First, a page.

The San Bernardino National Wildlife Refuge is in the bottom of a wide valley, just 16 miles east of Douglas.  The wildlife refuge sits at an elevation between 3,720 and 3,920 feet and includes 140 acres.  The U.S. Fish and Wildlife Service maintains the refuge.  The refuge includes a portion of the headwaters of the Yaqui River.  This river flows through the Chihuahua and eastern Sonora, Mexico.

The establishment of the refuge was in part to protect the endangered and threatened native fish of the Yaqui River.  Black Draw flows through the refuge.  This river has a riparian forest of Fremont cottonwood and black willow.  The biggest portion of the refuge consists of desert scrub and mesquite bosque.

The water in the area caused a unique history to form.  This history began back in the 1700’s, with the Jesuit priests.  The priests came to the area for missionary purposes.  Then in 1822, the San Bernardino Land Grant was established to encourage more settlers.  Unfortunately, Apache Indian attacks forced the grant to be abandoned.  Later on, in the mid-1800’s the area became a stopover for prisoners.

Then in 1887 John Slaughter bought the land grant.   John Slaughter was a former Texas Ranger.  Slaughter brought in a huge herd of Texas longhorns to start his ranch.  He eventually built his ranch on the land.  John Slaughter and his second wife branded their cattle with a Z.  This brand was one of the first brands registered in Cochise County.  The Slaughters believed in using a gun and a rope when working with a herd.  As time passed, word got out that no one should mess with his herds of cattle.  In 1886, he ran for sheriff and won.  He enforced the law in the county with a firm hand.  In 1892, he retired from office and was an honorary deputy sheriff until he died in 1922.  He was one of Arizona’s cattle kings.  Today you can visit the John Slaughter Ranch, which lies within the refuge.  This ranch is now a National Historic Landmark.  The main house has been restored.  Visitors will see family photos and furnishings.  The ranch also has several outbuildings to see like a barn, icehouse, granary, commissary, car shed and washhouse.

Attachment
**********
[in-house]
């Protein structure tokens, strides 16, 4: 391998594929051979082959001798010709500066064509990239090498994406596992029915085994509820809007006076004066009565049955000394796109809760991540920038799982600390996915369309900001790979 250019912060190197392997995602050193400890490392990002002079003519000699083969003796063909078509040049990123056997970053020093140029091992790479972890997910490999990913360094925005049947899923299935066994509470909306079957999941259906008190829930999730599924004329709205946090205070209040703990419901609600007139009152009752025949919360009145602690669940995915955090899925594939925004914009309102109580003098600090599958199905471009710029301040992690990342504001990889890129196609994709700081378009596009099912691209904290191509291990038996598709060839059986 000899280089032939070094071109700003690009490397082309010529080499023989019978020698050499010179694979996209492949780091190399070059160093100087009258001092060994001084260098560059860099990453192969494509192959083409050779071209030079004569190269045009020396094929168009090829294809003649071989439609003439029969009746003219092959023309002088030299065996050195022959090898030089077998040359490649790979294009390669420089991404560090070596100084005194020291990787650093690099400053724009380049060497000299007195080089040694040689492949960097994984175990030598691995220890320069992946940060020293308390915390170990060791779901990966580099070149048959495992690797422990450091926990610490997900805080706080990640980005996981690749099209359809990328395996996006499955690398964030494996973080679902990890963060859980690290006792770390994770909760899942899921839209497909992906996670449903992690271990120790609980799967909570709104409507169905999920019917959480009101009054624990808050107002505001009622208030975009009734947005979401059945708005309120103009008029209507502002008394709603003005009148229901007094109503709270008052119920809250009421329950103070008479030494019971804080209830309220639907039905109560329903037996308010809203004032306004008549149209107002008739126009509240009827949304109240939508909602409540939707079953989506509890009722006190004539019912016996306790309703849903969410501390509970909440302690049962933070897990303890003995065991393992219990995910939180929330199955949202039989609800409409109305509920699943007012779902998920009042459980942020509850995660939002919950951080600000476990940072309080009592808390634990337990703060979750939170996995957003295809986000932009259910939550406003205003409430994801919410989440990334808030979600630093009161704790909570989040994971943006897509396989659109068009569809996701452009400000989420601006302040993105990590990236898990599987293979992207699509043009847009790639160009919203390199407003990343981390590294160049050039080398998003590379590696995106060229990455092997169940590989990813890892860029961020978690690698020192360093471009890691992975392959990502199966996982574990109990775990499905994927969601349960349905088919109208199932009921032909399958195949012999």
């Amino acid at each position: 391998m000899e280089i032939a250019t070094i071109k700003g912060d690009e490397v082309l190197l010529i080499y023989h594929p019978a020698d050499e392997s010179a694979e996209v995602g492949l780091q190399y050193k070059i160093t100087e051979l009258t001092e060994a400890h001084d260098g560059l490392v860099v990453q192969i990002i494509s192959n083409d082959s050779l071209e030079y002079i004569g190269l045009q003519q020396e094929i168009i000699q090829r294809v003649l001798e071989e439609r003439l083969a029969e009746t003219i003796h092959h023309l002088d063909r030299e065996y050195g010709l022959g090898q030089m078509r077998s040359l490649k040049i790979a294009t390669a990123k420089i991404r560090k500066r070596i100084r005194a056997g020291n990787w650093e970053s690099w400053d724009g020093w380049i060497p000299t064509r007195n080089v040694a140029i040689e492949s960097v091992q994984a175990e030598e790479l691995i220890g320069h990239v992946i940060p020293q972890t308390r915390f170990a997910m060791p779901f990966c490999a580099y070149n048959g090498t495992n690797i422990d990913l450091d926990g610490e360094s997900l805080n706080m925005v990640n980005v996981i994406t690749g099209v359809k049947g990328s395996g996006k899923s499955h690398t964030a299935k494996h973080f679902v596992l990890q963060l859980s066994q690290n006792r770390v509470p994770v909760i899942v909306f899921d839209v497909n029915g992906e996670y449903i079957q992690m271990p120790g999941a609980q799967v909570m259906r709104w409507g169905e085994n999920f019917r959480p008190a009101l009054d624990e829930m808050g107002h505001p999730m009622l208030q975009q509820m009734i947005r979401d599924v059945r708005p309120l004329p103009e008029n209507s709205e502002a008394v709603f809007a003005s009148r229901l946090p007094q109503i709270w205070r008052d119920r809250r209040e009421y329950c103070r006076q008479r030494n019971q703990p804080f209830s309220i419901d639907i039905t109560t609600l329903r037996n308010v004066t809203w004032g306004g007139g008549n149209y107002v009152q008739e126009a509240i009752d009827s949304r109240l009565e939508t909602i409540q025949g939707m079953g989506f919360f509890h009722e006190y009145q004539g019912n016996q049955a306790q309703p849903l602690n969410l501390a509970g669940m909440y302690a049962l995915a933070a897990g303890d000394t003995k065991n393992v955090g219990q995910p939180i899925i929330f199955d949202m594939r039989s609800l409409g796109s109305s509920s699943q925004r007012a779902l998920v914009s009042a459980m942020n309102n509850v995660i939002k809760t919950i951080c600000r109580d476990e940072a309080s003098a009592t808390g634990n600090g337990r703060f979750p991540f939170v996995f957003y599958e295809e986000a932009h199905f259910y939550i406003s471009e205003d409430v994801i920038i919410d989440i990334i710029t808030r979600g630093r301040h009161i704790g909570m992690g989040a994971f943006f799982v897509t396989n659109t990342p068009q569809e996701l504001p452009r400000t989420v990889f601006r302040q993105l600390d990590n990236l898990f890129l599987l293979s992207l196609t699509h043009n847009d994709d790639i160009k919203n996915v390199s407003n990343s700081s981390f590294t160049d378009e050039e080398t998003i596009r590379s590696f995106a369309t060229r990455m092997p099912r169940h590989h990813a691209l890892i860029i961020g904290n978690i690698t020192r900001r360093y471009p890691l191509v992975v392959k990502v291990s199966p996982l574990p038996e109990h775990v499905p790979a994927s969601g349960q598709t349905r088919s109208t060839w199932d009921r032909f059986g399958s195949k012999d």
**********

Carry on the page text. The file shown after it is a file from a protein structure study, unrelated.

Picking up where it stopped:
You might also see an early 1900’s military outpost near the ranch.  The outpost was once occupied during Mexican and Native Indian raids.

The San Bernardino National Wildlife Refuge offers a picnic area.  The Slaughter Ranch Museum is open Wednesday through Sunday from 10:00 to 3:00 pm.  The admission cost is $3.00 and children under 12 are free.  For more information on the museum, call 520-558-2474.

If you would like more information on this trip into the San Bernardino National Wildlife Refuge, you may call 520-364-2104.

You can get the San Bernardino National Wildlife Refuge from Douglas by taking 15th Street east out of town.  The street later becomes Geronimo Trail.  You will follow this road out to a gate with a “Z” on the front of it.  The “Z” is the brand symbol for the Slaughter Ranch.  Please do not attempt the drive under wet conditions.